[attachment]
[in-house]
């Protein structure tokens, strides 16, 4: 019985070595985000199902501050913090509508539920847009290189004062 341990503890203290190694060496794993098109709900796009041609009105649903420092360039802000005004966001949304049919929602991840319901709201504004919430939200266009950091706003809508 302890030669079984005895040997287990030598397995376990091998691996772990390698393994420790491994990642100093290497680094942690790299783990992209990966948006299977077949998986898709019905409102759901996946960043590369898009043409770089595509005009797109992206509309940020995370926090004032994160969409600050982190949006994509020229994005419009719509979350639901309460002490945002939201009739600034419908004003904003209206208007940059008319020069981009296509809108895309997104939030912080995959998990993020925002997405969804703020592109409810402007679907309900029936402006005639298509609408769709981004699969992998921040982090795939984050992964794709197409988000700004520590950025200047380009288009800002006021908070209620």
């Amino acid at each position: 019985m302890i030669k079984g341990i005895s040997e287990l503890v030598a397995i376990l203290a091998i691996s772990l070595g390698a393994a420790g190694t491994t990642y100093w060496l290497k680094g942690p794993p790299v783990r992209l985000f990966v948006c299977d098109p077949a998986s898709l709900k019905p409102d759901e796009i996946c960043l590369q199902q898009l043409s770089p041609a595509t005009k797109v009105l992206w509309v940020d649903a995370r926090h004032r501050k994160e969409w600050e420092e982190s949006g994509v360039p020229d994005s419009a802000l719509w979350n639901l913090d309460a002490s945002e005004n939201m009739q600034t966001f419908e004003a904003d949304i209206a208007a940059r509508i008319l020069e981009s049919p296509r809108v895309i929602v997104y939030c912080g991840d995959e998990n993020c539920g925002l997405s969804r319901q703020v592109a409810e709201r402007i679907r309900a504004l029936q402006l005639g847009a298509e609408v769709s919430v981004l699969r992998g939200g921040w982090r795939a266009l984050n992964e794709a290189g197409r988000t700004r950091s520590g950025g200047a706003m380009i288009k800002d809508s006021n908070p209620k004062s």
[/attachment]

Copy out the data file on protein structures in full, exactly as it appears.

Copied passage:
[in-house]
């Protein structure tokens, strides 16, 4: 019985070595985000199902501050913090509508539920847009290189004062 341990503890203290190694060496794993098109709900796009041609009105649903420092360039802000005004966001949304049919929602991840319901709201504004919430939200266009950091706003809508 302890030669079984005895040997287990030598397995376990091998691996772990390698393994420790491994990642100093290497680094942690790299783990992209990966948006299977077949998986898709019905409102759901996946960043590369898009043409770089595509005009797109992206509309940020995370926090004032994160969409600050982190949006994509020229994005419009719509979350639901309460002490945002939201009739600034419908004003904003209206208007940059008319020069981009296509809108895309997104939030912080995959998990993020925002997405969804703020592109409810402007679907309900029936402006005639298509609408769709981004699969992998921040982090795939984050992964794709197409988000700004520590950025200047380009288009800002006021908070209620």
């Amino acid at each position: 019985m302890i030669k079984g341990i005895s040997e287990l503890v030598a397995i376990l203290a091998i691996s772990l070595g390698a393994a420790g190694t491994t990642y100093w060496l290497k680094g942690p794993p790299v783990r992209l985000f990966v948006c299977d098109p077949a998986s898709l709900k019905p409102d759901e796009i996946c960043l590369q199902q898009l043409s770089p041609a595509t005009k797109v009105l992206w509309v940020d649903a995370r926090h004032r501050k994160e969409w600050e420092e982190s949006g994509v360039p020229d994005s419009a802000l719509w979350n639901l913090d309460a002490s945002e005004n939201m009739q600034t966001f419908e004003a904003d949304i209206a208007a940059r509508i008319l020069e981009s049919p296509r809108v895309i929602v997104y939030c912080g991840d995959e998990n993020c539920g925002l997405s969804r319901q703020v592109a409810e709201r402007i679907r309900a504004l029936q402006l005639g847009a298509e609408v769709s919430v981004l699969r992998g939200g921040w982090r795939a266009l984050n992964e794709a290189g197409r988000t700004r950091s520590g950025g200047a706003m380009i288009k800002d809508s006021n908070p209620k004062s």